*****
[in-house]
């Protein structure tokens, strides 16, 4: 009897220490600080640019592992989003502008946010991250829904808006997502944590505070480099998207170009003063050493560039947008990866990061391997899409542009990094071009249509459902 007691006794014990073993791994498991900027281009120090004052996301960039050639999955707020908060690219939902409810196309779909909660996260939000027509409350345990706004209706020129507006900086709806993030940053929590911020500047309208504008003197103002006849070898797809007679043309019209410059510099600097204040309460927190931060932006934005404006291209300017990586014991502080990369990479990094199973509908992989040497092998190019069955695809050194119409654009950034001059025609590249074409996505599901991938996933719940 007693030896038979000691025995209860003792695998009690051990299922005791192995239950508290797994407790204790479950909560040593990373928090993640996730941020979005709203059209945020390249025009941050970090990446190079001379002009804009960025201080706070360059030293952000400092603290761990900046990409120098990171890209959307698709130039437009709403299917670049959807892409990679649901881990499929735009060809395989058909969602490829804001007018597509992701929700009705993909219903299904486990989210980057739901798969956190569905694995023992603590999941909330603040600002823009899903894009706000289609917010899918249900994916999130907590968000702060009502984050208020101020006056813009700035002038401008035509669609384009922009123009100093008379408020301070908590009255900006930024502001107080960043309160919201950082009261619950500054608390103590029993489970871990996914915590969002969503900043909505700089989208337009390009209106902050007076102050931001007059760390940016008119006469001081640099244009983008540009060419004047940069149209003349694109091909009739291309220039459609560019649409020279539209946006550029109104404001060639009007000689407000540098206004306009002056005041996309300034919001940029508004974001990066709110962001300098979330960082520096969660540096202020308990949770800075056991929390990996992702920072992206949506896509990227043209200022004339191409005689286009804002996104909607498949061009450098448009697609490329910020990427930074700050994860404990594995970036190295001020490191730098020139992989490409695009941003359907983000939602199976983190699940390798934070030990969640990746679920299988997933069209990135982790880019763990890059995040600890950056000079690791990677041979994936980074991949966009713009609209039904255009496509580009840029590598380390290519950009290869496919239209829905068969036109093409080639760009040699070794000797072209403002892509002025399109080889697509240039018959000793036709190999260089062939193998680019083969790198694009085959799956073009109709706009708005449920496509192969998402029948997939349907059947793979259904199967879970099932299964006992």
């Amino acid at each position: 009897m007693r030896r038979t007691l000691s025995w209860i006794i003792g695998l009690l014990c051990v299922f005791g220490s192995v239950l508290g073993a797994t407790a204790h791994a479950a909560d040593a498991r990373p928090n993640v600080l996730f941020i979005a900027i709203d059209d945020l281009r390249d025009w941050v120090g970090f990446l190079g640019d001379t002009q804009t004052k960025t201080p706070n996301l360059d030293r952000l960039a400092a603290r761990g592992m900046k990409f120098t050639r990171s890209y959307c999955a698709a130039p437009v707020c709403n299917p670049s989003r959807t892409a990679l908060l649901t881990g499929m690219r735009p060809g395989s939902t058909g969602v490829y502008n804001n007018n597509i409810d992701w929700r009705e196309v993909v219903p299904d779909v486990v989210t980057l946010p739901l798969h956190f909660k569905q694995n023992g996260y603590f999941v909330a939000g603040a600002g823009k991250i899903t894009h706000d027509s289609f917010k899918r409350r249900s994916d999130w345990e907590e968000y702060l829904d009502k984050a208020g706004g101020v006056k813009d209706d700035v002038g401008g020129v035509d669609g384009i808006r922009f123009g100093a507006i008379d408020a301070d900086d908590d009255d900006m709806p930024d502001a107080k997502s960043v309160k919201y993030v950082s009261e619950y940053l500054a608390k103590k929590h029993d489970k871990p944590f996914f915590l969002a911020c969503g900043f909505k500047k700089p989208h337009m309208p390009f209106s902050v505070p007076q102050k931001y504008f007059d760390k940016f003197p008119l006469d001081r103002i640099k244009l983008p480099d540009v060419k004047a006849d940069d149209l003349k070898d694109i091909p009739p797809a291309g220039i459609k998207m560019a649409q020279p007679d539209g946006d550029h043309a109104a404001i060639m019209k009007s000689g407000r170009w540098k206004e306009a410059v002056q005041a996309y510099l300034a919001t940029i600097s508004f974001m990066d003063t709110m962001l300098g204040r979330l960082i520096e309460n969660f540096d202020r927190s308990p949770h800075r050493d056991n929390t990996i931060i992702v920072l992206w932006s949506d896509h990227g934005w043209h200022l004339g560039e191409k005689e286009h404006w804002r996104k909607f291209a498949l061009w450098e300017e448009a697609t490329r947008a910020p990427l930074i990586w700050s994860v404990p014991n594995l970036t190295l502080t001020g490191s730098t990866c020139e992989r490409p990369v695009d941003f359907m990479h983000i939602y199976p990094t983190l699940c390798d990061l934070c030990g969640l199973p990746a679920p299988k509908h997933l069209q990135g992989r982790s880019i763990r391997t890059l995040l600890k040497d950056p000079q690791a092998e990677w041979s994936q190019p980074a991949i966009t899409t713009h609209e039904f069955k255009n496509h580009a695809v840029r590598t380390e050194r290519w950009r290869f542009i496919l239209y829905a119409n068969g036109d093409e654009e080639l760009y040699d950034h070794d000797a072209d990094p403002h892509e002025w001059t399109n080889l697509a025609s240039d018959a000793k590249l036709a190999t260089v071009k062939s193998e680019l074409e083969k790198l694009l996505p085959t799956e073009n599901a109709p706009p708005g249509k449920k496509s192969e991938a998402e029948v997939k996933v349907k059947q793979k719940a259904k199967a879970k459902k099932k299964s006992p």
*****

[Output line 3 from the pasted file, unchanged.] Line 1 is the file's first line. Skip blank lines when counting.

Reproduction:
């Amino acid at each position: 009897m007693r030896r038979t007691l000691s025995w209860i006794i003792g695998l009690l014990c051990v299922f005791g220490s192995v239950l508290g073993a797994t407790a204790h791994a479950a909560d040593a498991r990373p928090n993640v600080l996730f941020i979005a900027i709203d059209d945020l281009r390249d025009w941050v120090g970090f990446l190079g640019d001379t002009q804009t004052k960025t201080p706070n996301l360059d030293r952000l960039a400092a603290r761990g592992m900046k990409f120098t050639r990171s890209y959307c999955a698709a130039p437009v707020c709403n299917p670049s989003r959807t892409a990679l908060l649901t881990g499929m690219r735009p060809g395989s939902t058909g969602v490829y502008n804001n007018n597509i409810d992701w929700r009705e196309v993909v219903p299904d779909v486990v989210t980057l946010p739901l798969h956190f909660k569905q694995n023992g996260y603590f999941v909330a939000g603040a600002g823009k991250i899903t894009h706000d027509s289609f917010k899918r409350r249900s994916d999130w345990e907590e968000y702060l829904d009502k984050a208020g706004g101020v006056k813009d209706d700035v002038g401008g020129v035509d669609g384009i808006r922009f123009g100093a507006i008379d408020a301070d900086d908590d009255d900006m709806p930024d502001a107080k997502s960043v309160k919201y993030v950082s009261e619950y940053l500054a608390k103590k929590h029993d489970k871990p944590f996914f915590l969002a911020c969503g900043f909505k500047k700089p989208h337009m309208p390009f209106s902050v505070p007076q102050k931001y504008f007059d760390k940016f003197p008119l006469d001081r103002i640099k244009l983008p480099d540009v060419k004047a006849d940069d149209l003349k070898d694109i091909p009739p797809a291309g220039i459609k998207m560019a649409q020279p007679d539209g946006d550029h043309a109104a404001i060639m019209k009007s000689g407000r170009w540098k206004e306009a410059v002056q005041a996309y510099l300034a919001t940029i600097s508004f974001m990066d003063t709110m962001l300098g204040r979330l960082i520096e309460n969660f540096d202020r927190s308990p949770h800075r050493d056991n929390t990996i931060i992702v920072l992206w932006s949506d896509h990227g934005w043209h200022l004339g560039e191409k005689e286009h404006w804002r996104k909607f291209a498949l061009w450098e300017e448009a697609t490329r947008a910020p990427l930074i990586w700050s994860v404990p014991n594995l970036t190295l502080t001020g490191s730098t990866c020139e992989r490409p990369v695009d941003f359907m990479h983000i939602y199976p990094t983190l699940c390798d990061l934070c030990g969640l199973p990746a679920p299988k509908h997933l069209q990135g992989r982790s880019i763990r391997t890059l995040l600890k040497d950056p000079q690791a092998e990677w041979s994936q190019p980074a991949i966009t899409t713009h609209e039904f069955k255009n496509h580009a695809v840029r590598t380390e050194r290519w950009r290869f542009i496919l239209y829905a119409n068969g036109d093409e654009e080639l760009y040699d950034h070794d000797a072209d990094p403002h892509e002025w001059t399109n080889l697509a025609s240039d018959a000793k590249l036709a190999t260089v071009k062939s193998e680019l074409e083969k790198l694009l996505p085959t799956e073009n599901a109709p706009p708005g249509k449920k496509s192969e991938a998402e029948v997939k996933v349907k059947q793979k719940a259904k199967a879970k459902k099932k299964s006992p």